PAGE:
Epidemiology of Vitamin C

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A review is presented of the epidemiology of vitamin C. This review summarizes the epidemiologic relationship of vitamin C intake to mortality from all causes, cancer, and cardiovascular diseases and the results of randomized controlled trials involving vitamin C supplements and mortality. Many studies show an inverse relationship between mortality and vitamin C intake, particularly for levels close to the current U.S. recommended dietary allowance (RDA) of 75-90. mg per day for adults. The inverse relationship is particularly strong for serum vitamin C. However, several studies show no relationship at all or no significant relationship after controlling for confounding variables. There is little evidence of a relationship at high or low levels of vitamin C supplement intake. The results of randomized intervention trials assessing the impact of supplemental vitamin C on mortality and cancer survival are largely negative, but there are selective instances of benefits. There have been very few intervention trials focusing on vitamin C. Most of the available prospective cohort data on vitamin C and mortality have not been analyzed. Additional cohort analyses and new intervention trials would substantially refine the evidence. Vitamin C is an essential human nutrient and there is substantial epidemiologic evidence that regular intake of at least the RDA of vitamin C is beneficial for optimum health.

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... [11][12] Vitamin C (ascorbic acid) is an important antioxidant in the body and has been used to prevent and treat various diseases. [13][14][15] It has been suggested that vitamin C deficiency causes immunosuppression, and may boost the immune system and act as an anti-inflammatory agent by inhibiting cytokine secretion. 16 However, the effects of vitamin C supplementation on rhinitis symptoms in allergic rhinitis patients are still controversial. ...
Introduction: Exercise training and vitamin C supplementation have both been recommended as an effective adjuvant treatment in the management of symptoms in patients with many diseases. However, its effects on rhinitis symptoms remain unclear. The aim of the present study was to determine the effects of exercise training alone, and in combination with vitamin C supplementation, on rhinitis symptoms in allergic rhinitis patients. Methods: Twenty-seven rhinitis patients were randomized into 3 groups: control (CON; n = 8), exercise (EX; n = 9), and exercise combined with vitamin C (EX + Vit.C; n = 10). The exercise training protocol consisted of walking and/or running on a treadmill at 65-70% heart rate reserve for 30 min per session, 3 times per week for 8 weeks. The EX + Vit.C group ingested 2,000 mg vitamin C per day. Results: After 8 weeks, both EX and EX + Vit.C groups increased peak aerobic capacity and peak nasal inspiratory flow (PNIF) and exhibited significantly decreased rhinitis symptoms, nasal blood flow (NBF) and malondialdehylde levels compared to pre-test. Rhinitis symptoms and NBF after nasal challenge with house dust mite decreased significantly in the EX and EX + Vit.C groups. The EX and EX + Vit.C groups had significantly lower nasal secretion interleukin (IL)-4, but higher nasal secretion IL-2 levels, than the CON group. Conclusions: This study clearly confirms that aerobic exercise training significantly improved clinical of allergic rhinitis and cytokine profiles. Nonetheless, with the limited power of small sample size, whether adding vitamin C is any beneficial is not shown. A larger randomized controlled trial is thus warranted.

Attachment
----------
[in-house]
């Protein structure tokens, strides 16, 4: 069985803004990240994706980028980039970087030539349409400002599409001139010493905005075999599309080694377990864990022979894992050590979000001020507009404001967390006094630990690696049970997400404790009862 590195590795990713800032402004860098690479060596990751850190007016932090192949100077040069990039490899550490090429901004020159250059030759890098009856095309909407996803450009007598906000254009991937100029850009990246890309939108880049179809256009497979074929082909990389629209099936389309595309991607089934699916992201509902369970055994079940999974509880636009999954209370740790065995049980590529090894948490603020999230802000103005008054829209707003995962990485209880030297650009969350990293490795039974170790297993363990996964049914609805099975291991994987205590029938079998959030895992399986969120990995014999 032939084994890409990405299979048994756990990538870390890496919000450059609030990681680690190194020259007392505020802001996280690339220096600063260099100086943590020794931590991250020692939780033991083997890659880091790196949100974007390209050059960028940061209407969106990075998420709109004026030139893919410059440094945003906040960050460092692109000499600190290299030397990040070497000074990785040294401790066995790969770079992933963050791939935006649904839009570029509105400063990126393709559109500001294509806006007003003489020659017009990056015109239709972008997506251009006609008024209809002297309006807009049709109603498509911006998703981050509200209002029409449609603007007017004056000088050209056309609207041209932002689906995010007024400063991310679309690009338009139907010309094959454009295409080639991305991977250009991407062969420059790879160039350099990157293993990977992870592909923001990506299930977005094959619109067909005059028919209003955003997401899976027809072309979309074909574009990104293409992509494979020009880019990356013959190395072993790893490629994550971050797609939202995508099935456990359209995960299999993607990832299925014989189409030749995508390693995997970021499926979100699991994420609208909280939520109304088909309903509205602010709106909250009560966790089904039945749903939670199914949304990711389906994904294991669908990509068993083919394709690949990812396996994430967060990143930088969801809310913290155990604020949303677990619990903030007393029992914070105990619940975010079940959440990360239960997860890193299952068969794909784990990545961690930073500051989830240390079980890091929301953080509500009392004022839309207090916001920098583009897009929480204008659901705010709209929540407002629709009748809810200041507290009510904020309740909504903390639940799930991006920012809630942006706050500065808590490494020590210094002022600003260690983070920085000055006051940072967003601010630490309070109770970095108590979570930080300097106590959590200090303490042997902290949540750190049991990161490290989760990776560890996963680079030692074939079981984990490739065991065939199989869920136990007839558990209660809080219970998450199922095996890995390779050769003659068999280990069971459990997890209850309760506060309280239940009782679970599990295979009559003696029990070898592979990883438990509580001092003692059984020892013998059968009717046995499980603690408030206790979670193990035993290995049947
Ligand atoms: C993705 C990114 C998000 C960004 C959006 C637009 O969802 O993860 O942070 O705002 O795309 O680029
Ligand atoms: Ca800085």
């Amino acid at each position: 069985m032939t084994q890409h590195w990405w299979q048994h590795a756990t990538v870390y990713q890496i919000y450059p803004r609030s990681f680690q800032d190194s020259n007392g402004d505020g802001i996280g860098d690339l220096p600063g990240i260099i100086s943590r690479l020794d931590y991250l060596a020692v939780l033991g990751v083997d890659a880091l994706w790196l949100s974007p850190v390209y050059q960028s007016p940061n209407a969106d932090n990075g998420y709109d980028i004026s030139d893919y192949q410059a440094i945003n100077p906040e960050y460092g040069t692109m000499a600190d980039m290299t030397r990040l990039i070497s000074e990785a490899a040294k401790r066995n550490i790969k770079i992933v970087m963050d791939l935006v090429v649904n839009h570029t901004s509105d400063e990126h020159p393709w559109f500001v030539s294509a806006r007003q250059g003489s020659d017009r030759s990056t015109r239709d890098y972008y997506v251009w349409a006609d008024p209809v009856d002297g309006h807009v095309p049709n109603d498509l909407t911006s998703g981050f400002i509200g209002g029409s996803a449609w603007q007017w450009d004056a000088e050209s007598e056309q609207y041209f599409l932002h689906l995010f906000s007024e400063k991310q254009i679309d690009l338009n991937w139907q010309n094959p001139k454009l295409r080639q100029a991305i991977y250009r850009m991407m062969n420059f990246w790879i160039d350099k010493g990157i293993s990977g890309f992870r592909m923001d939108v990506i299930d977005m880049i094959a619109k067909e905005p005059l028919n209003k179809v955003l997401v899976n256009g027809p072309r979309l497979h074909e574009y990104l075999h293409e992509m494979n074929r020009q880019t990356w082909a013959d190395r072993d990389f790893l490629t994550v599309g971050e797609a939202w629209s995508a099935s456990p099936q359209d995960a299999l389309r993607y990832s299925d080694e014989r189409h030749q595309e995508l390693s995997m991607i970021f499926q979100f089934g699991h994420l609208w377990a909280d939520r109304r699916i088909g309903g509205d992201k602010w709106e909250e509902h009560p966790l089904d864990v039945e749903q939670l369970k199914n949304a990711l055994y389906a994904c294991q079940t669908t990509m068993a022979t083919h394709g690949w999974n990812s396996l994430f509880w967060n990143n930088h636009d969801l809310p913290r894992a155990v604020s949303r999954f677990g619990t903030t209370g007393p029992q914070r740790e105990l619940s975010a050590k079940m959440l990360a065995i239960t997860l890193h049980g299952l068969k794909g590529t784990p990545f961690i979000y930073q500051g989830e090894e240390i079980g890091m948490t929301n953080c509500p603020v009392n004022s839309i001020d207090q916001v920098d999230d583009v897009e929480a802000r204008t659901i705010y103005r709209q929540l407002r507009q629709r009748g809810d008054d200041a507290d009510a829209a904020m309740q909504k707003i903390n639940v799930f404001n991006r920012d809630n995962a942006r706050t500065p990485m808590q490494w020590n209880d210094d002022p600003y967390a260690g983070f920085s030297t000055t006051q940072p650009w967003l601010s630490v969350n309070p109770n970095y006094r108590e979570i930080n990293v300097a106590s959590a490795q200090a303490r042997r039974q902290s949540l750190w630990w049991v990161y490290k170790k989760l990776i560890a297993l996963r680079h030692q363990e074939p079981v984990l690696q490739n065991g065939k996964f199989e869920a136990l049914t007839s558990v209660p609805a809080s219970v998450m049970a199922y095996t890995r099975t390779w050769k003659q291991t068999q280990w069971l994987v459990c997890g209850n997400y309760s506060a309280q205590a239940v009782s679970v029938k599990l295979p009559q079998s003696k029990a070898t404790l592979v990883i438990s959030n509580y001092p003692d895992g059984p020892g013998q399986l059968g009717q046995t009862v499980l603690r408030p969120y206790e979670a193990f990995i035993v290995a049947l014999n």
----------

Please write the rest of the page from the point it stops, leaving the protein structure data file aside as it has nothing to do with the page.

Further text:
This report reviews published epidemiologic research on the associations of vitamin and mineral supplementation with cancer risk. Although the literature on nutrition and cancer is vast, few reports to date have addressed supplemental nutrients directly (seven clinical trials, 16 cohort, and 36 case-control studies). These studies offer insight into effects of nutrients that are distinguishable from effects of other biologically active compounds in foods. Randomized clinical trials have not shown significant protective effects of beta-carotene, but have found protective effects of: alpha-tocopherol against prostate cancer; mixtures of retinol/zinc and beta-carotene/alpha-tocopherol/selenium against stomach cancer; and selenium against total, lung, and prostate cancers. Cohort studies provide little evidence that vitamin supplements are associated with cancer. Case-control studies have reported an inverse association between bladder cancer and vitamin C; oral/pharyngeal cancer and several supplemental vitamins; and several cancers and vitamin E. A randomized clinical trial, a cohort study, and a case-control study have all found inverse associations between colon cancer and vitamin E. Overall, there is modest evidence for protective effects of nutrients from supplements against several cancers. Future studies of supplement use and cancer appear warranted; however, methodologic problems that impair ability to assess supplement use and statistical modeling of the relation between cancer risk and supplement use need attention.